WAHopkins CV           Email
(July 2016)


Recent Publications


Jachowski, C.M.B, Millspaugh, J.J. , and Hopkins, W.A. in press. Current land use is a poor predictor of hellbender occurrence: Why assumptions matter when predicting distributions of data deficient species. Diversity and Distributions.

Coe, B.H.Drewett, D.V., and Jachowski, C. M.B. *G 2016. Cryptobranchus alleganiensis alleganiensis (Eastern Hellbender). Terrestrial Movement. Herpetological Review 47(1): 99-­‐100.

Hopkins, W.A., Fallon, J.A.*G, Beck M, Coe BH*G, and Jachowski C.M.B*G .2016. Haematological and immunological characteristics of eastern hellbenders (Cryptobranchus alleganiensis alleganiensis) infected and co-­‐infected with endo-­‐ and ectoparasites. Conservation Physiology. 4: doi:10.1093/conphys/cow002

Steen, D. A.*P, Van Dyke, J. U. *P, Dziadzio, M. C., Parker, T. D., Vogel, H. J., Webb, K. Q., and Hopkins W. A. Kinosternon subrubrum (Eastern Mud Turtle). Geographic Distribution. Herpetological Review: in press.


Hepp, GR, SE DuRant, and WA Hopkins. 2015. Influence of incubation temperature on offspring phenotype and fitness in birds.  In: Nests and Eggs: Incubating New Ideas about Avian Reproduction, D.C. Deeming and S.J. Reynolds (eds).  Oxford University Press.

DuRant, S.E.Hopkins, W.A., Davis, A.K., and Romero, L.M. 2015. Evidence of ectoparasite-induced endocrine disruption in an imperiled giant salamander, the eastern hellbender (Cryptobranchus alleganiensis). Journal of Experimental Biology 218:2297-304.

Landler L. Painter, M.S., Youmans, Hopkins, W.A. and Phillips, J.B. 2015. Spontaneous magnetic alignment by yearling snapping turtles: rapid association of radio frequency dependent pattern of magnetic input with novel surroundings. PLOS ONE DOI: 10.1371/journal.pone.0124728.

Beck, M.L., HopkinsW.A. , Jackson, B.P, and Hawley, D.M. 2015. The effects of a remediated fly ash spill and weather conditions on reproductive success and offspring development in tree swallows. Environmental Monitoring and Assessment 187:119.

Steen, D.A.Van Dyke, J.U. , Jackson, B.P., and Hopkins, W.A., 2015. Reproduction and hatchling performance in freshwater turtles associated with a remediated coal fly-ash spill. Environmental Research 138: 38 – 48.

Coe, B.H., Beck, M.L.Chin, S.Y.Jachowski, C.B. and Hopkins, W.A., 2015. Local variation in weather conditions influences incubation behavior and temperature in a passerine bird. Journal of Avian Biology 46: 1-10.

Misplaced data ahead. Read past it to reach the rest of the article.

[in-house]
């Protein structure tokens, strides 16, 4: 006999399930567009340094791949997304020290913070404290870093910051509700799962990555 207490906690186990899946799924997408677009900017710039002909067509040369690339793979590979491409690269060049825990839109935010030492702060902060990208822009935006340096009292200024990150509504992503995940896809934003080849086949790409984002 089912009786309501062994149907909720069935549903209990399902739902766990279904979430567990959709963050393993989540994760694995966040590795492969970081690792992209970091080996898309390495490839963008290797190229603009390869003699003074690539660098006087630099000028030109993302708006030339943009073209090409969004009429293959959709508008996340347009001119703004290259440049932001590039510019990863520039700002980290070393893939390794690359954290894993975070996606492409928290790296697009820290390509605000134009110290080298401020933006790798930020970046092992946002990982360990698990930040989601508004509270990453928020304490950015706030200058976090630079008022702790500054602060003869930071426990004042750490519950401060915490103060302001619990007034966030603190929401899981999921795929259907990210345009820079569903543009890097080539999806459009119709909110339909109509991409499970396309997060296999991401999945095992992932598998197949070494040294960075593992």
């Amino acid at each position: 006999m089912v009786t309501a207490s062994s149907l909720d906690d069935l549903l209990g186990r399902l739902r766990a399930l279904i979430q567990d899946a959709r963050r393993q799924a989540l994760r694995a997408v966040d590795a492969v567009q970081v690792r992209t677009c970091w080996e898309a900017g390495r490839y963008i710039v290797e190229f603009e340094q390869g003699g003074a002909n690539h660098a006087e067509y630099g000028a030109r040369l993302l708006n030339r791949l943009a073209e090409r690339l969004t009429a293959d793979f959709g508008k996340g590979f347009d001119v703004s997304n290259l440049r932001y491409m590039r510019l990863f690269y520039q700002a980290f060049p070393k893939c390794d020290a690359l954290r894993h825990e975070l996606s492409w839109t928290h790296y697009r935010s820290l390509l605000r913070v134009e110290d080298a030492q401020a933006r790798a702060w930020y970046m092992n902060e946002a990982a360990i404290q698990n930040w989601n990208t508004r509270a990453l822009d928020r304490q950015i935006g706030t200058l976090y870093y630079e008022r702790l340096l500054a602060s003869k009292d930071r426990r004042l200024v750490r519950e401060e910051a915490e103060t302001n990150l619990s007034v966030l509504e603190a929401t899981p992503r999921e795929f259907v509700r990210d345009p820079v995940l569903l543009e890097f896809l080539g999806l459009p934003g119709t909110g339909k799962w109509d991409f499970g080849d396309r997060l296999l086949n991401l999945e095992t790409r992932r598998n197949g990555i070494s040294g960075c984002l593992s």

Carter, A.W., Hopkins, W.A. Moore, I.T., and DuRant, S.E., 2014. Influence of incubation recess patterns on incubation period and hatchling traits in wood ducks (Aix sponsa). Journal of Avian Biology 45(3) 273-279.

Van Dyke, J.U., Steen, D.A., Jackson, B.P., and Hopkins, W.A., 2014. Maternal transfer and embryonic assimilation of trace elements in freshwater turtles after remediation of a coal fly-ash spill. Environmental Pollution 194:38-49

Hopkins, W.A., Moser, W.E., Garst, D.W., Richardson, D.J., Hammond, C.I. and Lazo-Wasem, E.A., 2014. Morphological and molecular characterization of a new species of leech (Glossiphoniidae, Hirudinida): Implications for the health of its imperiled amphibian host (Cryptobranchus alleganiensis). ZooKeys 378: 83–101. **COVER PHOTO

Beck M.L., Hopkins, W.A., Hallagan, J.J., Jackson, B.P., and Hawley, D.M., 2014. Exposure to residual concentrations of elements from a remediated coal fly ash spill does not adversely influence stress and immune responses of nestling tree swallows. Conservation Physiology 2: doi:10.1093/conphys/cou018.

Steen, D.A., Hopkins, B.C., Van Dyke, J.U., and Hopkins, W.A., 2014. Prevalence of Ingested Fish Hooks in Freshwater Turtles from Five Rivers in the Southeastern United States. PLoS ONE 9:e91368.

S. E. DuRantA. W. Carter, R. J. Denver, G. R. Hepp, and W. A. Hopkins. 2014. Are thyroid hormones mediators of incubation temperature-induced phenotypes in birds? Biol Lett 2014 10: 20130950.

Eskew, E.A., B.Todd, W.A.Hopkins.  2014. Extremely low prevalence of Batrachochytrium dendrobatidis infection in Eastern Hellbenders (Cryptobranchus alleganiensis alleganiensis) in southwest Virginia, USA.  Herpetological Review 45:425-427.

See All Publications